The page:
Featured The Theological

On Parables: Give It To Me Slant

One of my favorite things about Jesus are his parables. Those of us who have grown up in, or at least around the church, know them well. The Good Shepherd, the Good Samaritan, the Prodigal Son, The Workers in the Vineyard, the Mustard Seed, the Wedding Banquet, the Sheep and the Goats and the Lost Coin are only a few of the forty some parables of Jesus.

This summer those of us at Camas Friends have decided to work through a number of the parables of Jesus. The goal isn’t to “figure them out” so much as it is to enter into them in a way that we become participants in the story and allow them to expand our imaginations about the Kingdom of God. It seems to me that the (big ‘C’) Church suffers from a lack of imagination all too frequently. Not only are we happy to hear the interpretations of the Bible that were birthed in another historical period, but we often read our sacred text in a way that guards ourselves from being read into the challenges the text often offers. We would much rather identify with the protagonists, than turn a difficult parable of Jesus back onto ourselves.


Love is The Law of Life – Niebuhr

Love is the law of life and not merely some transcendent ideal of perfection. All men may violate the law of life but there is a difference between those who seek to draw all life into themselves,and those who have found in God the centre of existence and through loyalty to Him have learned to relate themselves in terms of mutual service to their fellows. There was a difference between John Woolman,the Quaker saint,who felt the sorrows of the slaves as his own,and some pious slave-owner who used the Scripture to justify slavery and to obscure the indecency of one man owning another man as property. There was a difference between the megalomaniac Nero,delighting in cruelty and the gentle Marcus Aurelius,ruling over the same Empire but brooding with pity upon the evils of the world. There is a difference (to go from the imperial throne to the monastic life for examples) between the asceticism of a St. Jerome with his morbid preoccupation with self and that of the joyous,gentle and ecstatic St. Francis. The difference between such men continues to affect the very texture of life in centuries after their existence.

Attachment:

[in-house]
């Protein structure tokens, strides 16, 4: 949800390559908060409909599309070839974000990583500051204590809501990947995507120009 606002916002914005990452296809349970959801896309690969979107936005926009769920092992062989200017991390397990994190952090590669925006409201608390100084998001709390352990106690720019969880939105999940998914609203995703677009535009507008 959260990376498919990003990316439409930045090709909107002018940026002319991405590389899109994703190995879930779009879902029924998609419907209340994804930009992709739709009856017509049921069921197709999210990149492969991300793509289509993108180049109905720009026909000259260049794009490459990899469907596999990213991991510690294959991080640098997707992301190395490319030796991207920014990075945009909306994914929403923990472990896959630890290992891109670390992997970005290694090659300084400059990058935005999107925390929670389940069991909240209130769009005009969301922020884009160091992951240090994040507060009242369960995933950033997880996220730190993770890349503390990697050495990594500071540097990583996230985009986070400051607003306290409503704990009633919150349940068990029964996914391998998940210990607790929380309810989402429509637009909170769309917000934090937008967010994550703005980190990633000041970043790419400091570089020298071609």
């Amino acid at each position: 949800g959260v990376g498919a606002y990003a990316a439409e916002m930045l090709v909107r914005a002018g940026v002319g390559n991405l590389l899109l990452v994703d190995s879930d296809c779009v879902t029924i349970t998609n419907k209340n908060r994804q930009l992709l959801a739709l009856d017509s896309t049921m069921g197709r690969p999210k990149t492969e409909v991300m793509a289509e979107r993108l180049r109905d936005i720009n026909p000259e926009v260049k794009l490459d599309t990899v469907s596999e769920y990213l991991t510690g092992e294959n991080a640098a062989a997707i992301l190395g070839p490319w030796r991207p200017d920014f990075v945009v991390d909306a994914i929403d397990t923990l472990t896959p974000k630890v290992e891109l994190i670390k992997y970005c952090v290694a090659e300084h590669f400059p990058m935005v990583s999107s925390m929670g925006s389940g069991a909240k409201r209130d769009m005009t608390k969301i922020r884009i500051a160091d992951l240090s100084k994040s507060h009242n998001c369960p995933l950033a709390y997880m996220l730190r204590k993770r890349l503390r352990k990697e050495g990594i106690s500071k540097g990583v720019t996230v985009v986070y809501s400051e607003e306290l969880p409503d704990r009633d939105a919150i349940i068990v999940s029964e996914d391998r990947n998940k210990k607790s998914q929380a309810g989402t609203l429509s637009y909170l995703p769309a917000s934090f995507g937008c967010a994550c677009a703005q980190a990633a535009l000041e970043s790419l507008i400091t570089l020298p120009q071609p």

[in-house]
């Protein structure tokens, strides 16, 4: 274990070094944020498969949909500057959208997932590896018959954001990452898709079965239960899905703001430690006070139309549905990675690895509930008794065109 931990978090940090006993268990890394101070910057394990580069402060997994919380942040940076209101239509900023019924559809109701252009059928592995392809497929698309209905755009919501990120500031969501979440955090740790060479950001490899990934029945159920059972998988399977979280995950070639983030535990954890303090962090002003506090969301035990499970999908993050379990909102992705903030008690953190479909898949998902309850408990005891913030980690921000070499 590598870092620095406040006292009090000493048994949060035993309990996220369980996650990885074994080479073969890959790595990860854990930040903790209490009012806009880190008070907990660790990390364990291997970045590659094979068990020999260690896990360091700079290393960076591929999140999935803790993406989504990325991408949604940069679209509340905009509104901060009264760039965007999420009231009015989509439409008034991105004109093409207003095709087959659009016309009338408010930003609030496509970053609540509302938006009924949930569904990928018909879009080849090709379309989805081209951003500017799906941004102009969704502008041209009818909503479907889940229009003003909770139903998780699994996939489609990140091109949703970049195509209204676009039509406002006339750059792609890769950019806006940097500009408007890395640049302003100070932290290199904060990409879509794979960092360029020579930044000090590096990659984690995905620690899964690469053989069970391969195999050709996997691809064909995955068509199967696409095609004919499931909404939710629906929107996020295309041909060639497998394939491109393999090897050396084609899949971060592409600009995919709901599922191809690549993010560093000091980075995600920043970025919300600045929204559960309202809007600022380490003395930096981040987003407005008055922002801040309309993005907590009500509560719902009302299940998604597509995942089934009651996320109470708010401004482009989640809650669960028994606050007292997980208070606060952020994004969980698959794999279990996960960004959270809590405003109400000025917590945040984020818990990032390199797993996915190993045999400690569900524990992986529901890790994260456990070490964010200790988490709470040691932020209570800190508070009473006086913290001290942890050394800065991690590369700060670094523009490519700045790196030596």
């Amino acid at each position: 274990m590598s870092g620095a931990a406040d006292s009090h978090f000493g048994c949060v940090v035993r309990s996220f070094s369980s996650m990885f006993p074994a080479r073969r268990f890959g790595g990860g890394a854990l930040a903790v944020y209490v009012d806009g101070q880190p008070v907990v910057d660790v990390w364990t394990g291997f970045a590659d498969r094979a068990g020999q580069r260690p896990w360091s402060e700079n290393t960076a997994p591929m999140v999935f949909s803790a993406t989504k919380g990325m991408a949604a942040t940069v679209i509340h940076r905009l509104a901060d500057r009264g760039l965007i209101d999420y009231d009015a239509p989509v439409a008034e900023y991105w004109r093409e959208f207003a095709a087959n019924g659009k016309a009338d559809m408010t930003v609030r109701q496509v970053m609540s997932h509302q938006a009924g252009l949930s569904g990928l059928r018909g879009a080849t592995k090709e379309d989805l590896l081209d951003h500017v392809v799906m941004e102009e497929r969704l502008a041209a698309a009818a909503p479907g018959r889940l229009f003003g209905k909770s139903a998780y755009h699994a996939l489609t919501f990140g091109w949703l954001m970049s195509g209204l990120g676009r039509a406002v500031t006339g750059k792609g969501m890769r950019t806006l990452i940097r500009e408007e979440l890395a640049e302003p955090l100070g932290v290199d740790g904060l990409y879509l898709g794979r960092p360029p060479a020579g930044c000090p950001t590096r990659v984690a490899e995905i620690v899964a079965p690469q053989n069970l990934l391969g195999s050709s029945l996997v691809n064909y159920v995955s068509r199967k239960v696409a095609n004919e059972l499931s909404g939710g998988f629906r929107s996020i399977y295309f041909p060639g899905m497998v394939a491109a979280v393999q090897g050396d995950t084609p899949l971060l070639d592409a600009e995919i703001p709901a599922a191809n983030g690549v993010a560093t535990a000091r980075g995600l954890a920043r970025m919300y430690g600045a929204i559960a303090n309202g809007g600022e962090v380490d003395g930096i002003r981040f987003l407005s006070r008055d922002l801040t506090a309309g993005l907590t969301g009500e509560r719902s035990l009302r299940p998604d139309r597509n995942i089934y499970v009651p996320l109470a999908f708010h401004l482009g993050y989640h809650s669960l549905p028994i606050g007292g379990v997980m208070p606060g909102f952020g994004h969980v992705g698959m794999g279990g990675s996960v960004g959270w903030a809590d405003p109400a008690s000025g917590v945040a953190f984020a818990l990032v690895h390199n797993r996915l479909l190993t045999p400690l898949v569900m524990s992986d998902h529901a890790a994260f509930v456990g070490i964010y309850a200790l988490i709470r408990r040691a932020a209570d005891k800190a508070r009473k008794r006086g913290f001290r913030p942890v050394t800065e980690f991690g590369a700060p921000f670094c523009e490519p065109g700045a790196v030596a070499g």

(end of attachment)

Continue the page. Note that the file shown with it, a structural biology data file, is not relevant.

-Reinhold Niebuhr


Romero on Conversion

From Oscar Romero:

In our preaching to the poor, it is not that we pander to the sins of the poor and ignore the virtues of the rich. Both have sins and both need conversion. But the poor, in their condition of need, are disposed to conversion. They are more conscious of their need of God.

All of us, if we really want to know the meaning of conversion and of faith and confidence in another, must become poor, or at least make the cause of the poor our own inner motivation. That is when one begins to experience faith and conversion: when one has the heart of the poor, when one knows that financial capital, political influence, and power are worthless, and that without God we are nothing.

To feel that need is faith and conversion.


Having More Money Creates More Problems

Here’s an interesting infographic based on some studied that have been done about how those who have money act in contrast with those who are poorer.

Rich People Are Unethical
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